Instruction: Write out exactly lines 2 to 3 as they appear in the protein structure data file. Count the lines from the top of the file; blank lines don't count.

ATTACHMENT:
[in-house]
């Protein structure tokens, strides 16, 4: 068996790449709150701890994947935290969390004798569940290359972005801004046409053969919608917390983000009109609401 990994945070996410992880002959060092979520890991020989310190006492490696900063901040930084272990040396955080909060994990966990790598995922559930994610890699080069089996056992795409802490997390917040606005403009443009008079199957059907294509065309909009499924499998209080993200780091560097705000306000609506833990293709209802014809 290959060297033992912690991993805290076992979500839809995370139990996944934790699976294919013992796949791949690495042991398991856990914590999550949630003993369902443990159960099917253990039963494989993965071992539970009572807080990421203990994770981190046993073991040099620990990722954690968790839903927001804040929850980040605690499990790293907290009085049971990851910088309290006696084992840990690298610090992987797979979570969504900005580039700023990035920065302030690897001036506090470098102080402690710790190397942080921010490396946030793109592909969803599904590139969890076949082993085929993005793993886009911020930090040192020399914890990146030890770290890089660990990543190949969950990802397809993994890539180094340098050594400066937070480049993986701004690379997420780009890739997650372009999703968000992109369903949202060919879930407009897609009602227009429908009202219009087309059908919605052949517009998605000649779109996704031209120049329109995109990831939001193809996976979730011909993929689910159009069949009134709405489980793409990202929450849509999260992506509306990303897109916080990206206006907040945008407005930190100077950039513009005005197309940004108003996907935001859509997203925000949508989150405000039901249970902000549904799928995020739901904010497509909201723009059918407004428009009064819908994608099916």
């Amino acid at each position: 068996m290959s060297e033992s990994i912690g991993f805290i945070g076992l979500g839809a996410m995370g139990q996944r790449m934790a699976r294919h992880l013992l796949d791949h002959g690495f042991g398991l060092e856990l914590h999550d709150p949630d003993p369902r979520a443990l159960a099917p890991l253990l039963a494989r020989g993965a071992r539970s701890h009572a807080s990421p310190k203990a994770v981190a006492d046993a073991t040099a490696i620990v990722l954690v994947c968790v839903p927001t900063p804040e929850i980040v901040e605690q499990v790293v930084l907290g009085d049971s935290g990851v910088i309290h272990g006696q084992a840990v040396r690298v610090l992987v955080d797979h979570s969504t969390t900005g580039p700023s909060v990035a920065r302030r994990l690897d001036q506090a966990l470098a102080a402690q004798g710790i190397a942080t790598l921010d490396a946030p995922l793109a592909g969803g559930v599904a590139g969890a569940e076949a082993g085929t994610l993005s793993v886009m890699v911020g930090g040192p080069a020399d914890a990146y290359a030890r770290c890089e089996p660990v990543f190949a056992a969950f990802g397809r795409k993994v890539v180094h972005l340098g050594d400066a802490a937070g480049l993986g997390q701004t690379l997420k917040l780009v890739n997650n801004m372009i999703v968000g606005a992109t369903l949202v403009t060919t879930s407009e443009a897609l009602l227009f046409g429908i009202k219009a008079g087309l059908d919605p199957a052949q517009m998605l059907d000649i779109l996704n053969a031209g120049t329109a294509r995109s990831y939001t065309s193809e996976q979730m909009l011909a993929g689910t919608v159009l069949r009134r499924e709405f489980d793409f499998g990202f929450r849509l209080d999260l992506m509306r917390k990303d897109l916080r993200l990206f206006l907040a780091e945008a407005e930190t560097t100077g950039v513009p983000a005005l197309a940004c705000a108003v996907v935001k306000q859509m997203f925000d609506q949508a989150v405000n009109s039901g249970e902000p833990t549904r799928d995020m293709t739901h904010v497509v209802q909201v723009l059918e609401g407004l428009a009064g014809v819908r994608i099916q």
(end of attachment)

């Protein structure tokens, strides 16, 4: 068996790449709150701890994947935290969390004798569940290359972005801004046409053969919608917390983000009109609401 990994945070996410992880002959060092979520890991020989310190006492490696900063901040930084272990040396955080909060994990966990790598995922559930994610890699080069089996056992795409802490997390917040606005403009443009008079199957059907294509065309909009499924499998209080993200780091560097705000306000609506833990293709209802014809 290959060297033992912690991993805290076992979500839809995370139990996944934790699976294919013992796949791949690495042991398991856990914590999550949630003993369902443990159960099917253990039963494989993965071992539970009572807080990421203990994770981190046993073991040099620990990722954690968790839903927001804040929850980040605690499990790293907290009085049971990851910088309290006696084992840990690298610090992987797979979570969504900005580039700023990035920065302030690897001036506090470098102080402690710790190397942080921010490396946030793109592909969803599904590139969890076949082993085929993005793993886009911020930090040192020399914890990146030890770290890089660990990543190949969950990802397809993994890539180094340098050594400066937070480049993986701004690379997420780009890739997650372009999703968000992109369903949202060919879930407009897609009602227009429908009202219009087309059908919605052949517009998605000649779109996704031209120049329109995109990831939001193809996976979730011909993929689910159009069949009134709405489980793409990202929450849509999260992506509306990303897109916080990206206006907040945008407005930190100077950039513009005005197309940004108003996907935001859509997203925000949508989150405000039901249970902000549904799928995020739901904010497509909201723009059918407004428009009064819908994608099916």
């Amino acid at each position: 068996m290959s060297e033992s990994i912690g991993f805290i945070g076992l979500g839809a996410m995370g139990q996944r790449m934790a699976r294919h992880l013992l796949d791949h002959g690495f042991g398991l060092e856990l914590h999550d709150p949630d003993p369902r979520a443990l159960a099917p890991l253990l039963a494989r020989g993965a071992r539970s701890h009572a807080s990421p310190k203990a994770v981190a006492d046993a073991t040099a490696i620990v990722l954690v994947c968790v839903p927001t900063p804040e929850i980040v901040e605690q499990v790293v930084l907290g009085d049971s935290g990851v910088i309290h272990g006696q084992a840990v040396r690298v610090l992987v955080d797979h979570s969504t969390t900005g580039p700023s909060v990035a920065r302030r994990l690897d001036q506090a966990l470098a102080a402690q004798g710790i190397a942080t790598l921010d490396a946030p995922l793109a592909g969803g559930v599904a590139g969890a569940e076949a082993g085929t994610l993005s793993v886009m890699v911020g930090g040192p080069a020399d914890a990146y290359a030890r770290c890089e089996p660990v990543f190949a056992a969950f990802g397809r795409k993994v890539v180094h972005l340098g050594d400066a802490a937070g480049l993986g997390q701004t690379l997420k917040l780009v890739n997650n801004m372009i999703v968000g606005a992109t369903l949202v403009t060919t879930s407009e443009a897609l009602l227009f046409g429908i009202k219009a008079g087309l059908d919605p199957a052949q517009m998605l059907d000649i779109l996704n053969a031209g120049t329109a294509r995109s990831y939001t065309s193809e996976q979730m909009l011909a993929g689910t919608v159009l069949r009134r499924e709405f489980d793409f499998g990202f929450r849509l209080d999260l992506m509306r917390k990303d897109l916080r993200l990206f206006l907040a780091e945008a407005e930190t560097t100077g950039v513009p983000a005005l197309a940004c705000a108003v996907v935001k306000q859509m997203f925000d609506q949508a989150v405000n009109s039901g249970e902000p833990t549904r799928d995020m293709t739901h904010v497509v209802q909201v723009l059918e609401g407004l428009a009064g014809v819908r994608i099916q």